B. Class in Our Classes

Race is not the only indicator of educational inequality in this country. The poor also receive poor schooling. In 1973, the same year that Time published Blackboard Battlegrounds, the Supreme Court declared in San Antonio Independent School District v. Rodriguez that education was not a fundamental right under the U.S. Constitution. This decision provided a cover for states to offer wealthy children a better education than their less affluent peers.

In making this pronouncement, the Court upheld Texas's school finance system, which was driven by local property taxes and necessarily benefitted children in more tax-rich areas. Justice Thurgood Marshall warned in his dissent that over time upholding such a scheme would work to deprive[] children in their earliest years of the chance to reach their full potential as citizens. Indeed, we continue to privilege already-privileged youth by providing them with superior access to educational services, while leaving poor children in substandard, low-performing schools.

In the face of growing differences of quality education between poor and wealthy students, President George W. Bush declared in his 2000 nomination acceptance speech that [t] oo many children are segregated in schools without standards, shuffled from grade to grade. This is discrimination, pure and simple - - the soft bigotry of low expectations. The next year, in an effort to raise the bar for marginally performing schools, Congress passed the No Child Left Behind Act (NCLB). NCLB provided special funding for disadvantaged districts in an alleged effort to help them fulfill the President's educational expectations by 2014, but it did so under a bizarre incentive structure that exacerbated many local-level funding problems.

Both conservatives and progressives have seen the Act as a misguided failure. It held struggling schools to a higher standard and penalized them more harshly than others when they failed to meet benchmarks. In a further perversion of concern for the underprivileged, the Act has encouraged what President Barack Obama has called a race to the bottom, where jurisdictions have lowered the local bar to help troubled schools meet it.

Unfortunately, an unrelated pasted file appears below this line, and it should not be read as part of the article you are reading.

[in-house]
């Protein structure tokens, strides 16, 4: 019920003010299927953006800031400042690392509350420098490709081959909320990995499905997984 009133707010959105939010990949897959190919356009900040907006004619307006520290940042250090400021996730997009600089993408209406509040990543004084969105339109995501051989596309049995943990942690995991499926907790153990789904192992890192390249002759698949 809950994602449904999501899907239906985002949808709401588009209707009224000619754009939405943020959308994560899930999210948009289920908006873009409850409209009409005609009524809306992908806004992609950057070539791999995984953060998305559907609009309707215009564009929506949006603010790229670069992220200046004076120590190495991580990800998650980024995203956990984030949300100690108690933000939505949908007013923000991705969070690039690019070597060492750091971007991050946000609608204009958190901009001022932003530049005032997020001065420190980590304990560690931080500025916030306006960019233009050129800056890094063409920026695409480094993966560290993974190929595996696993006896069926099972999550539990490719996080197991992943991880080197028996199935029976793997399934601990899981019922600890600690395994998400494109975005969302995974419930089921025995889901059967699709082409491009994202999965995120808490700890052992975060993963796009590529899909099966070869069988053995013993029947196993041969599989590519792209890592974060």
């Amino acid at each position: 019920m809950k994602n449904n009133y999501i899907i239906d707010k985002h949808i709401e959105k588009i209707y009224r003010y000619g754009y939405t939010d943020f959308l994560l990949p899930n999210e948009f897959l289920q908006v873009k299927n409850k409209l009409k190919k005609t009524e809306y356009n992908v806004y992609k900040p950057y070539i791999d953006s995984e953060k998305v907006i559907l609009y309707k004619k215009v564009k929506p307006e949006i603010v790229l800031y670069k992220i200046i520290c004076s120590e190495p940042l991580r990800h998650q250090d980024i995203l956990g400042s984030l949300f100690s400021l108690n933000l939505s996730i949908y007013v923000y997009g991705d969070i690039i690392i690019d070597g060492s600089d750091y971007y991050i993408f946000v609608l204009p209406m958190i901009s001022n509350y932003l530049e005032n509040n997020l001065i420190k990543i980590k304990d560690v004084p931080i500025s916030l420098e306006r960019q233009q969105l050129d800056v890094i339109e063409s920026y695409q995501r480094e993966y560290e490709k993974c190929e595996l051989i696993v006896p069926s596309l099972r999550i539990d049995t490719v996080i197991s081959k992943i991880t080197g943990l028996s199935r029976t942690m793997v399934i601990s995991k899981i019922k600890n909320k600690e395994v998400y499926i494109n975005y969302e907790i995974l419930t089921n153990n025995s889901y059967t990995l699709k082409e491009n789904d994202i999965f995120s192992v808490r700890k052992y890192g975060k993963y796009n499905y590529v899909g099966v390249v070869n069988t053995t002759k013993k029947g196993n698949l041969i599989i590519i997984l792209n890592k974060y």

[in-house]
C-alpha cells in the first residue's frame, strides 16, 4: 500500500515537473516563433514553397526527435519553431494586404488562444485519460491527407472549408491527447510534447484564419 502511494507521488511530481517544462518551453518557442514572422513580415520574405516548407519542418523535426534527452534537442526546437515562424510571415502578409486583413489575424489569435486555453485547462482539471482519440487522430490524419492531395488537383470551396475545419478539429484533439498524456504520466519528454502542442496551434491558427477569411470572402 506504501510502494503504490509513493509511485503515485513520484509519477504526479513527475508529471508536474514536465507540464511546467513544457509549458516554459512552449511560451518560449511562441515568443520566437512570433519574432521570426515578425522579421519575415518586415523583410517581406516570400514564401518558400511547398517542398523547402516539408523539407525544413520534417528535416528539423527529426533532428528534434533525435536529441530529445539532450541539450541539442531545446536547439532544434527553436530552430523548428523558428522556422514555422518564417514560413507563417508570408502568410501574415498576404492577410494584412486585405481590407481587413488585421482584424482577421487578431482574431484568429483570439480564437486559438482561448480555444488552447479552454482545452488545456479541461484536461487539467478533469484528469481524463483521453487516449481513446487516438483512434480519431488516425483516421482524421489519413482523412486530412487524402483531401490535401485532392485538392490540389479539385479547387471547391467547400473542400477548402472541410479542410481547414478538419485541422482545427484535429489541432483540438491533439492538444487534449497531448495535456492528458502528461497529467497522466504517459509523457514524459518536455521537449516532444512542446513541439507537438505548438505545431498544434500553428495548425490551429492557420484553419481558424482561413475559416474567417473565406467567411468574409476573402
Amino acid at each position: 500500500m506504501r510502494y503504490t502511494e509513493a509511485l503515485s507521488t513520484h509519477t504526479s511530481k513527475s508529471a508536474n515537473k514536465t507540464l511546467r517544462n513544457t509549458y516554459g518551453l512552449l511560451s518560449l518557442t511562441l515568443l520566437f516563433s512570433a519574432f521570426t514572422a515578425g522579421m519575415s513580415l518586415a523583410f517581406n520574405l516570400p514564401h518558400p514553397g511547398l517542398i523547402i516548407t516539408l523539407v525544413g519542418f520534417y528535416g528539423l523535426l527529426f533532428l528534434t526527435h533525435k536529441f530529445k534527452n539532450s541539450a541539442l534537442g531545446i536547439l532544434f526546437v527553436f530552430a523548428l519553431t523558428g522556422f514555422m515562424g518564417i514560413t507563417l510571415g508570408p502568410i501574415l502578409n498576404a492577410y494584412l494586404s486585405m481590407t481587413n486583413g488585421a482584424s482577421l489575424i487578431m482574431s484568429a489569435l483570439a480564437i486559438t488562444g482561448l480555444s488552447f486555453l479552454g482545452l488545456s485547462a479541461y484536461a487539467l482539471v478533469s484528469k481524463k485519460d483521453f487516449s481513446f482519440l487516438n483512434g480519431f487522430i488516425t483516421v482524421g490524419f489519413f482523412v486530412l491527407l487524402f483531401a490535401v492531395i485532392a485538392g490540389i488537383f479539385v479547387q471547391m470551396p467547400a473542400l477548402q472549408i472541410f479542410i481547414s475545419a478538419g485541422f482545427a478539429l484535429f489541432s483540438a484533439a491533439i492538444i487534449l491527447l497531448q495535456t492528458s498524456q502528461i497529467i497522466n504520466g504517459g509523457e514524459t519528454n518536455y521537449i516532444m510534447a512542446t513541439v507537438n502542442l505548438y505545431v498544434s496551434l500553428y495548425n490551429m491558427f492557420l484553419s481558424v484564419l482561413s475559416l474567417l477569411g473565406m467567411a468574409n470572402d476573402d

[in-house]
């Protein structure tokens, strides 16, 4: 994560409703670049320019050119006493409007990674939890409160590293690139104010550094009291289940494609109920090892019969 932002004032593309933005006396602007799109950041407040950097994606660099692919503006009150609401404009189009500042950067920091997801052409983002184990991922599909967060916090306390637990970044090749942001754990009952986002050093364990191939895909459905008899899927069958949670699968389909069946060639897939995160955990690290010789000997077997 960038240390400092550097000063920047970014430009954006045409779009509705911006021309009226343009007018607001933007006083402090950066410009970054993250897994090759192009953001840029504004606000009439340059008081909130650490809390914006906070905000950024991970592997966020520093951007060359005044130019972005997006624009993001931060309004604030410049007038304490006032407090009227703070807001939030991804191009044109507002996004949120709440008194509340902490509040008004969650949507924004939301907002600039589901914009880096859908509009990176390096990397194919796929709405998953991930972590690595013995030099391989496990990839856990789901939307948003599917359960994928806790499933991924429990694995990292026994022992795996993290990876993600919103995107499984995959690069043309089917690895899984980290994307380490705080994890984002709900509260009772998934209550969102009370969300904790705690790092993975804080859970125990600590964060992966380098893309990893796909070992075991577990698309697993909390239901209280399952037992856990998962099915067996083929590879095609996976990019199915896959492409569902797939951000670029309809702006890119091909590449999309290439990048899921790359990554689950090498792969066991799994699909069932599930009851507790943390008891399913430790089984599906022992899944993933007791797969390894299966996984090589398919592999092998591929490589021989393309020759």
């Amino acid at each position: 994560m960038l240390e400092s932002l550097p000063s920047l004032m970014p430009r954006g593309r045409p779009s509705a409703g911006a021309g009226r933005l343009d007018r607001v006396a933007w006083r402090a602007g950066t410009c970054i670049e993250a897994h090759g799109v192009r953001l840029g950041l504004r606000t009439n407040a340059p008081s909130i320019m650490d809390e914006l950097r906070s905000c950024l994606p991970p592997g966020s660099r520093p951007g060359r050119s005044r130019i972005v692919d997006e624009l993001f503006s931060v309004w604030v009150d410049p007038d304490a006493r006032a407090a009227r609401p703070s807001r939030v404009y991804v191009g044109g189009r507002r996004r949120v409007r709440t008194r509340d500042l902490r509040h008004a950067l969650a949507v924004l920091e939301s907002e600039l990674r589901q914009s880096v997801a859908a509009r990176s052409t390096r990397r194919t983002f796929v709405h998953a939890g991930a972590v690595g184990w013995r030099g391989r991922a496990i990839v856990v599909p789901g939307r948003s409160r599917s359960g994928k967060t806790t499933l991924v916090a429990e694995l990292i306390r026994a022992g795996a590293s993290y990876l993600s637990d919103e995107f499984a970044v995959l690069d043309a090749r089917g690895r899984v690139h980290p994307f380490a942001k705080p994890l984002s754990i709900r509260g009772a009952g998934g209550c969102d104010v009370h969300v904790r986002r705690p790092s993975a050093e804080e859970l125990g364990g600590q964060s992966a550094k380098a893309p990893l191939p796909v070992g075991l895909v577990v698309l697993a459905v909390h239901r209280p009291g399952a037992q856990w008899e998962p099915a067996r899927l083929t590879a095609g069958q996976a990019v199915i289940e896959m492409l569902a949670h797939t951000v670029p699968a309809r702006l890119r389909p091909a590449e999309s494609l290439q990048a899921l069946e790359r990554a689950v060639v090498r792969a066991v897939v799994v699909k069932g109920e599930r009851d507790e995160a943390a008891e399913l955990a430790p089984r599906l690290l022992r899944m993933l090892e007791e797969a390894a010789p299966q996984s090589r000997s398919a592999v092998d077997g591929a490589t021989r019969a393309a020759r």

In the wake of NCLB, educational adequacy lawsuits have come to replace desegregation cases as the new wave of litigation seeking to address disparity in educational opportunities. Litigants across the country have challenged the kind of disparity that Justice Marshall forecast in Rodriguez, a disparity that is more readily apparent under NCLB's data collection and assessment mechanisms. This new wave of lawsuits has been largely based on state constitutional provisions, rather than the federal Constitution, alleging inadequate educational services for poor children.

Again, Missouri serves as a striking example. The Missouri Constitution requires the State to establish and maintain free public schools, because it acknowledges that the general diffusion of knowledge and intelligence [is] essential to the preservation of the rights and liberties of the people. Despite this provision, many have seen the state's educational funding formula as one of the most unbalanced in the nation. In 2004, various parties, including more than half of the state's school districts, sued under the Missouri Constitution to obtain additional state funds and ensure minimal per student expenditures across districts. After five years of litigation, the Missouri Supreme Court ended the lawsuit; it held that the Missouri Constitution does not require the State to engage in any particularized distribution scheme or provide greater funding. Ultimately, this decision upheld the gap in spending between poor students and rich students. The following year, however, in Turner v. School District of Clayton, the Missouri Supreme Court suggested that children zoned for poorly performing, unaccredited St. Louis schools should be able to transfer to accredited ones. The implications of that decision, interpreting a portion of Missouri's Education Code, are still unknown, because the court remanded the case for further proceedings, and various constituencies are working hard to blunt its impact. To date, the battle around equitable distribution of school resources continues in Missouri.

In light of the recent economic downturn across the nation, disparities in educational services appear to be growing more pronounced. For instance, when Pennsylvania released its reduced state education budget last year, its cuts in education spending resulted in poor districts . . . taking the biggest hit. Per-pupil annual spending reductions in such districts ranged from $1149 per student up to $2561. School administrators in Pennsylvania reported that such decreases would force tax-poor districts to cut back on even the most basic educational necessities, in addition to gutting after-school tutoring programs and impacting kindergarten education for four-year-olds.

The same holds true in New York. The New York Times recently highlighted how the state's reduced educational budget for 2011 will prove catastrophic for poor areas while scarcely affect[ing] wealthy districts that have a more robust local tax base from which to draw funds. It noted that even without these cuts, the poor district of Ilion was only able to offer one foreign language course--Spanish--and four advanced placement courses to its students. Syosset, a wealthier district, offered at least eight foreign languages--including Russian and Mandarin Chinese--and a range of nearly thirty advanced placement college-level classes. Thus, as the Ilion press lamented, the message is clear that the State will not afford poor children the same starting point as the rich. Rather, like other marginalized school children, they--and their families--remain embattled.